1.7 dWAR. Bowa actually had a 3.0 Defensive bWAR in 1971, but so did Bud Harrellson! In ’72 Bowa finished 7th overall in the NL in Defensive bWAR and led the National League Shortstops in Fielding Percentage. Bowa was on the ballot for one year in 1991 and received 2.5% of the vote.

Mark Belanger, AL Baltimore Orioles (3) (1973)

4.0 dWAR. Note this win! This was the first year of what has to be the best six year run of defensive skill as he would lead the American League in that metric six years in a row. Nobody had done it before, and nobody has done it since. Belanger also would thankfully win the Gold Glove each of those years showcasing the correct win by the voters. Belanger would also lead the American League Shortstops in Total Zone Runs. Belanger was on the ballot for one year in 1988 and received 3.7% of the vote.

Roger Metzger, NL Houston Astros (1973)

0.4 dWAR. While Metzger would have a decent career overall defensively the only individual award he collected in Major League Baseball should not have happened. Metzger was not great this year defensively did lead in Fielding Percentage but did not come close in any other defensive statistic. Although Metzger was eligible for the Hall of Fame in 1986, he was not in the ballot.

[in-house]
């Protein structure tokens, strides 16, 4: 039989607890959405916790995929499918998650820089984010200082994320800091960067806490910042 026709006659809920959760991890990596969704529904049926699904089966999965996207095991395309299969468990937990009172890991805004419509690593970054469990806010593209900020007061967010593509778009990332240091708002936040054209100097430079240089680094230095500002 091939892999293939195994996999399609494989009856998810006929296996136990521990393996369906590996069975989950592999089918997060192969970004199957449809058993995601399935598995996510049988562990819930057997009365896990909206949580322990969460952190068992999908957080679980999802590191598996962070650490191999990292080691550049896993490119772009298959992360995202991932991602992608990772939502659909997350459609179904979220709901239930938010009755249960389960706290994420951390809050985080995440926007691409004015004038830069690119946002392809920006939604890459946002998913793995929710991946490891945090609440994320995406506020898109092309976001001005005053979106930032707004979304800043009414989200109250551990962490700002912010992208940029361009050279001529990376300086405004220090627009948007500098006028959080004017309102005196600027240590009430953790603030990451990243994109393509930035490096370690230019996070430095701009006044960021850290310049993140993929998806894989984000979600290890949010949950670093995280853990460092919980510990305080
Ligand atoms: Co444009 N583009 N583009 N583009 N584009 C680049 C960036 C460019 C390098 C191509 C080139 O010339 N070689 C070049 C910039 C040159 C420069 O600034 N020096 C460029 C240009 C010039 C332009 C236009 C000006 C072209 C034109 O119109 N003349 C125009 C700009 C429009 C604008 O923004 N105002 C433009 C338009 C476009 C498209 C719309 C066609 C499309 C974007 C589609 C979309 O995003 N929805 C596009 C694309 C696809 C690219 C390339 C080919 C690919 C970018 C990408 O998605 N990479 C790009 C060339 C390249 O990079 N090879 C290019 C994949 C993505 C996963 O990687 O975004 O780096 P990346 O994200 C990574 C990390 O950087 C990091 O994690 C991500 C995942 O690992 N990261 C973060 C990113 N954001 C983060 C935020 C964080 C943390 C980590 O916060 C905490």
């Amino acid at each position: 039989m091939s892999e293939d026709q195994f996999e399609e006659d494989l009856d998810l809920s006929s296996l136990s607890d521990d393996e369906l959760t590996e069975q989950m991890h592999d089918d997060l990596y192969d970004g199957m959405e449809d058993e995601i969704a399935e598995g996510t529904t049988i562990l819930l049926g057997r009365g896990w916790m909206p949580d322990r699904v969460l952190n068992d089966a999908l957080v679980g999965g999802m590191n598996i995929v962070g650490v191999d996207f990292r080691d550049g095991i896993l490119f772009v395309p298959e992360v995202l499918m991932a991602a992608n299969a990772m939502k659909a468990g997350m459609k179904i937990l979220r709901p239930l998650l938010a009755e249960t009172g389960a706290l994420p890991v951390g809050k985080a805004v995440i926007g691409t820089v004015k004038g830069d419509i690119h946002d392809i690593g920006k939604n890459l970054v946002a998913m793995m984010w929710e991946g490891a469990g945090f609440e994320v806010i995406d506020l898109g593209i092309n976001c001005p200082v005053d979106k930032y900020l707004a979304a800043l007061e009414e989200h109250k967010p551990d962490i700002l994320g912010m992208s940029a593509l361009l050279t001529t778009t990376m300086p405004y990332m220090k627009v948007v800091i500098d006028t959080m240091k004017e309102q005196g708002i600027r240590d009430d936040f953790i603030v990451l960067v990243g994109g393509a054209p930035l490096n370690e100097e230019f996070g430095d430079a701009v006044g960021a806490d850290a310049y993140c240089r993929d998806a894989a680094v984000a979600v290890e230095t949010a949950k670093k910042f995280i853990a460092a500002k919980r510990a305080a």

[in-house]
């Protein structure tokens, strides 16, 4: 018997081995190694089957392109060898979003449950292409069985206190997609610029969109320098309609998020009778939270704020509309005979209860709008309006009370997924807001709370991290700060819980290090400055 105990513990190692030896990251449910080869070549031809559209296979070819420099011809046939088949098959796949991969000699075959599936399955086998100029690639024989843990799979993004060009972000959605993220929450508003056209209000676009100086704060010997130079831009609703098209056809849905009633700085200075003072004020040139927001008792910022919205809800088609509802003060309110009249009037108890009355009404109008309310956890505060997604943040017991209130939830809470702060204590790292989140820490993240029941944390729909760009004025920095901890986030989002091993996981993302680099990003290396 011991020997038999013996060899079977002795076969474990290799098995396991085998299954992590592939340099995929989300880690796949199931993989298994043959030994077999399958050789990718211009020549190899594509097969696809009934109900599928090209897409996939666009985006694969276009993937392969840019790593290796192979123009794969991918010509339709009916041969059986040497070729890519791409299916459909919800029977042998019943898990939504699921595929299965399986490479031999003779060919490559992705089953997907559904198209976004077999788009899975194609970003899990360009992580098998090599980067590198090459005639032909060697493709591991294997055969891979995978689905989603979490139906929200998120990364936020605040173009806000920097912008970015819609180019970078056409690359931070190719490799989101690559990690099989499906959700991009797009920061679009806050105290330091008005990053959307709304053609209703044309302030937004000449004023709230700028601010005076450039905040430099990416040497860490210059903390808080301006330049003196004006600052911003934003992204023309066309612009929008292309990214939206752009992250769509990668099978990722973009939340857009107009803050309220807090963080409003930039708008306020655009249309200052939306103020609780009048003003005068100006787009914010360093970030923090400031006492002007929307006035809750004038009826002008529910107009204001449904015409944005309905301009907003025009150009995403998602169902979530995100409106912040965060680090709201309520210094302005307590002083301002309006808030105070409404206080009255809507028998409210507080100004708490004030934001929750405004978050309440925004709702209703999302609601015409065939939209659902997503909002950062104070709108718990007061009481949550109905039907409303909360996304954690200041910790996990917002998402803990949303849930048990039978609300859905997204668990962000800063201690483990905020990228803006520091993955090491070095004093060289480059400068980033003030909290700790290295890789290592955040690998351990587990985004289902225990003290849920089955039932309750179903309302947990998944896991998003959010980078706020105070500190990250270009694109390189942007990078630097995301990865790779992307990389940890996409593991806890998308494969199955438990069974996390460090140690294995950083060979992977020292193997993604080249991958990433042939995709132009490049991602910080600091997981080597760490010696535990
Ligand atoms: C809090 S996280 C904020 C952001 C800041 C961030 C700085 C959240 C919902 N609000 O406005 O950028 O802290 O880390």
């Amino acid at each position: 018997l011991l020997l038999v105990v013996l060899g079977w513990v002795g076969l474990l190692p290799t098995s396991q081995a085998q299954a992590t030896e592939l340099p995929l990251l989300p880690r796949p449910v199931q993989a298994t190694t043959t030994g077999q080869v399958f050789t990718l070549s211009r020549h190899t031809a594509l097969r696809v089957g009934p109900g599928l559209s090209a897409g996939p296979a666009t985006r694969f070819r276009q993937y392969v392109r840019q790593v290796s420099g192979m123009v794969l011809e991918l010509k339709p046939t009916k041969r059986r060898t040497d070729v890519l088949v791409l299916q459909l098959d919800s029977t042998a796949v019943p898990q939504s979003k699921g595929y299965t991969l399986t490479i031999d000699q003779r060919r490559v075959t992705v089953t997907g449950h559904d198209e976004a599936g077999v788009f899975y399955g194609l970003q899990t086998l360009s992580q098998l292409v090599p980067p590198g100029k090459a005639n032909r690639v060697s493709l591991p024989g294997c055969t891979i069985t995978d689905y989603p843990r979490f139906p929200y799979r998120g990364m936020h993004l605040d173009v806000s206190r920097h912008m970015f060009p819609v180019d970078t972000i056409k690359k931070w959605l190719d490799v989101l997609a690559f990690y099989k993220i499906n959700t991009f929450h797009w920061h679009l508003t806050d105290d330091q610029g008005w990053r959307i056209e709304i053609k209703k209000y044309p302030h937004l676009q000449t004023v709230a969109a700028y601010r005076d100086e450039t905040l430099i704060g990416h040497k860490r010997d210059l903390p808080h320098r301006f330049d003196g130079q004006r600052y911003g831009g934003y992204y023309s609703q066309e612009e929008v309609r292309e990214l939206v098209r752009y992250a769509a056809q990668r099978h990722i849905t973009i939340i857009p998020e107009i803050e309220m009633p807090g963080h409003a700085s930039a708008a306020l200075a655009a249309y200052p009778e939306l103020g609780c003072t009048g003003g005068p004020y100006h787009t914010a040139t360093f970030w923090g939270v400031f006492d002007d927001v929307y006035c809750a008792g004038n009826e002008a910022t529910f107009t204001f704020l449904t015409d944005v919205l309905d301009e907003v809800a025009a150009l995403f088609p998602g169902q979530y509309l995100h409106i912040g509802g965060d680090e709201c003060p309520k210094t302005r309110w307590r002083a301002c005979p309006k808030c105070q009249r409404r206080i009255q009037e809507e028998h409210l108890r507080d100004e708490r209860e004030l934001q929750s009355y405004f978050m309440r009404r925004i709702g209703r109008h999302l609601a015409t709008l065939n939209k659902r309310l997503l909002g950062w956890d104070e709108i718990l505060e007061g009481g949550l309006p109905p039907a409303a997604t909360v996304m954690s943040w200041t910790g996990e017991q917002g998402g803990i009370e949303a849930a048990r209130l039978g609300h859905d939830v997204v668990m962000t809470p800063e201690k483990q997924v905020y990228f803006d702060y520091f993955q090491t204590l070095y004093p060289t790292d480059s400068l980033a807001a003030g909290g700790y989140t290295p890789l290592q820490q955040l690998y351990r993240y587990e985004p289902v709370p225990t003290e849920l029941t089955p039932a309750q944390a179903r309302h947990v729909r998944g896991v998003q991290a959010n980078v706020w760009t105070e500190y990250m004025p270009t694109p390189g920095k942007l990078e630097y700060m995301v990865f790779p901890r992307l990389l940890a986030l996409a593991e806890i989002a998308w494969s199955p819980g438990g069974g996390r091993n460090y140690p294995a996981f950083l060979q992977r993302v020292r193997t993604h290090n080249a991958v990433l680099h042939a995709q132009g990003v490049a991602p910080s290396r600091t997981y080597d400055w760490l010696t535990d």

Mark Belanger, AL Baltimore Orioles (4) (1974)

3.5 dWAR. It is hard to add more to what was written about Belanger’s 1973 win but we have a lot more of him to talk about. The Oriole would lead the Shortstops in Assists, Total Zone Runs, Range Factor per Game and Fielding Percentage. Belanger was on the ballot for one year in 1988 and received 3.7% of the vote.

Dave Concepcion, NL Cincinnati Reds (1974)

2.6 dWAR. Dave Concepcion was already named an All Star in 1973 but it was in ’74 where he put it altogether with his bat and glove in a full season. Finishing second in Defensive bWAR in the National League, he would lead all the NL Shortstops in Assists. Concepcion was on the ballot for 15 years and finished as high as 16.9% of the vote in 1998. He is ranked #82 on Notinhalloffsme.com.

Mark Belanger, AL Baltimore Orioles (5) (1975)

4.9 dWAR. A 4.9 Defensive bWAR and 35 Total Zone Runs. Do you know how many Hall of Famers went their entire career without doing this? Let that resonate as we again profile one of the greatest defensive players of all-time, yet easily the most unheralded. Needless to day Belanger led the AL Shortstops in that category and also led in Double Plays Turned and Range Factor per Game. Seriously, the more we look at his career, the more we love Mark Belanger. Belanger was on the ballot for one year in 1988 and received 3.7% of the vote.

Dave Concepcion, NL Cincinnati Reds (2) (1975)